Anton Tjader

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Dr. Tjader

Anton William Tjader M.D. (1825 to 1870), was an early settler and doctor in Carson City and Genoa.


Tjader was born in St. Petersburg, Russia, in 1825. In 1854 and 1855 he served as a surgeon in the Russian Army during the Crimean Wars. Very soon after he emigrated to America. He enrolled in the Harvard Medical School, from where he received his M.D. in 1857. After graduation he stared working at the U.S. Marine Hospital in Chelsea, Massachusetts. In 1859 he left on a wagon train to travel West.

During his journey west, his wagon train was ambushed by Indians in Utah. Several men were killed, and Tjader was the only doctor available to treat the wounded. The wagons reach Genoa on September 2, 1859, and one of Tjader's first duties was describing the massacre to the local Indian agent.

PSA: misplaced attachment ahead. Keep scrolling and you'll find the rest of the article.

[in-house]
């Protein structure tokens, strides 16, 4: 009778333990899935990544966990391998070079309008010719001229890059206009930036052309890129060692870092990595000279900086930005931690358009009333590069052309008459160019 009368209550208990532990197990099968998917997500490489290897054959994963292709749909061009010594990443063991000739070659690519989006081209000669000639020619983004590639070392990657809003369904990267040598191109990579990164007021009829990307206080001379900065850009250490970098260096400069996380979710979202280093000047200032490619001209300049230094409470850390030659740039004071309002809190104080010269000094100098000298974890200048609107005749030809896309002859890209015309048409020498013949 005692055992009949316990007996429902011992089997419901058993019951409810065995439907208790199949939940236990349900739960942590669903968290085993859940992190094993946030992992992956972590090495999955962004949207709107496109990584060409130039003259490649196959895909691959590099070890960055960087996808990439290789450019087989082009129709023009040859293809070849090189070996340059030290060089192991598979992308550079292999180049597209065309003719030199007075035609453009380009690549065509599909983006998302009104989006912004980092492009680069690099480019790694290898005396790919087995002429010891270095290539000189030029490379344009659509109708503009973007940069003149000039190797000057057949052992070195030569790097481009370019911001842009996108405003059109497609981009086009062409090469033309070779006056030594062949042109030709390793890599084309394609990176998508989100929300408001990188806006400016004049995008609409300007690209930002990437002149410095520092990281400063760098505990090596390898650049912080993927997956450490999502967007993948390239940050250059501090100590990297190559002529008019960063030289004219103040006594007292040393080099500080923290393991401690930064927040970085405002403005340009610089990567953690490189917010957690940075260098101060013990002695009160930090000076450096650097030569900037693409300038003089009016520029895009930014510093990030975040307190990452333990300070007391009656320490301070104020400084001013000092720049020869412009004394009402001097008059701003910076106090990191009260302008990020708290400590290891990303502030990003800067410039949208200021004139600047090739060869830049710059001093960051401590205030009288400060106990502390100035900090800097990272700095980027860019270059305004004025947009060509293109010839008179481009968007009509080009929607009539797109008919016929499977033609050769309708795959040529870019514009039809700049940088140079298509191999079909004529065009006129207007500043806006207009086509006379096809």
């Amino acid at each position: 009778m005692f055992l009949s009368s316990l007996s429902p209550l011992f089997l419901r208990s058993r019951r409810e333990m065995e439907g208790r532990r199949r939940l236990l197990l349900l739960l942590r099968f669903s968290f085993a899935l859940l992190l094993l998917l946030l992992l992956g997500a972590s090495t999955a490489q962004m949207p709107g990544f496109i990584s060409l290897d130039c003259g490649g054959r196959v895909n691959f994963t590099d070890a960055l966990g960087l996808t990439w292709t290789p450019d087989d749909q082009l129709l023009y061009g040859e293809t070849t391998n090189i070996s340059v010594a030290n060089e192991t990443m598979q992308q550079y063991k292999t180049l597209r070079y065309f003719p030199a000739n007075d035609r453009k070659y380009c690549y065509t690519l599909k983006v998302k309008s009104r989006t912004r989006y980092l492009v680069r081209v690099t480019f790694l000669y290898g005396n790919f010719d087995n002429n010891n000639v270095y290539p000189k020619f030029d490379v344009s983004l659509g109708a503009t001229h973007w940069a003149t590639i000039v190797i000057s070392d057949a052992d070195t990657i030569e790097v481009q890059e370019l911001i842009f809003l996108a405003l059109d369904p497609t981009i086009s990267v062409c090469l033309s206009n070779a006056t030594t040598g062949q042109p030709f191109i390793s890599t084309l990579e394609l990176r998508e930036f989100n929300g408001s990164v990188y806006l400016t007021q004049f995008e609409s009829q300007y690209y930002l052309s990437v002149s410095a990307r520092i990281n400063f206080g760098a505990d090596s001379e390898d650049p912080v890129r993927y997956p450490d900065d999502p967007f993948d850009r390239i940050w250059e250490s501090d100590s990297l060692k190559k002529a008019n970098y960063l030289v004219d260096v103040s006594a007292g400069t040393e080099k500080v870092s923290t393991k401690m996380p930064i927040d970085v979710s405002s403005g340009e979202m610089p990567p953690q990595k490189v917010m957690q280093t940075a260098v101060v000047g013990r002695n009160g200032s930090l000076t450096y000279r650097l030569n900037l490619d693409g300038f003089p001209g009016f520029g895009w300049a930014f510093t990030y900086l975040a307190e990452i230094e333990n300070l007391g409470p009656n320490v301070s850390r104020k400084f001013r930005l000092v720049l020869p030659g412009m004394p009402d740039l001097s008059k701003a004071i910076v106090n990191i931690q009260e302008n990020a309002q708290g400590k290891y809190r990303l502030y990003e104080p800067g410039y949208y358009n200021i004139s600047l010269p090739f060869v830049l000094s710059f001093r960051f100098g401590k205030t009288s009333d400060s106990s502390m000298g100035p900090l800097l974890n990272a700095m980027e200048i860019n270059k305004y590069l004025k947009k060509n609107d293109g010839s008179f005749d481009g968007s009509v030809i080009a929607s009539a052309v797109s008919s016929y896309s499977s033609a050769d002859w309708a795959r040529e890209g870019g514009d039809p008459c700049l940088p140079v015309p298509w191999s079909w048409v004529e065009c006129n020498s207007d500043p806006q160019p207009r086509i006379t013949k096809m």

In May, 1860, Tjader was involved in another Indian ambush, at Pyramid Lake during the Paiute Indian War. He was one of a company that had gone to retaliate for an attack on Williams Station a few days before. The company was ambushed by Paiutes on the banks of the Truckee River, and 76 of the men were killed, including William Ormsby. Dr. Tjader was originally counted among the casualties, because he did not return with the other survivors. But a few days later he arrived in Virginia City, having hid in a bush for two nights to avoid the Indians.

In 1862, Tjader married Lucy Curry, daughter of Carson City founder Abe Curry. It was the most lavish wedding the Nevada Territory had ever seen.

On July 7, 1870, Anton Tjader died after being ill for several months. It has been suggested that Dr. Tjader was struck in the chest by an arrow during the Pyramid Lake battle and that it 'nicked' his heart. Complications from this injury purportedly led to his death some ten years later. He is buried in Carson City's Lone Mountain Cemetery. His widow Lucy remarried two years later and lived until 1921. His great-grandson, born in 1925, was Grammy-winning Latin jazz musician Cal Tjader.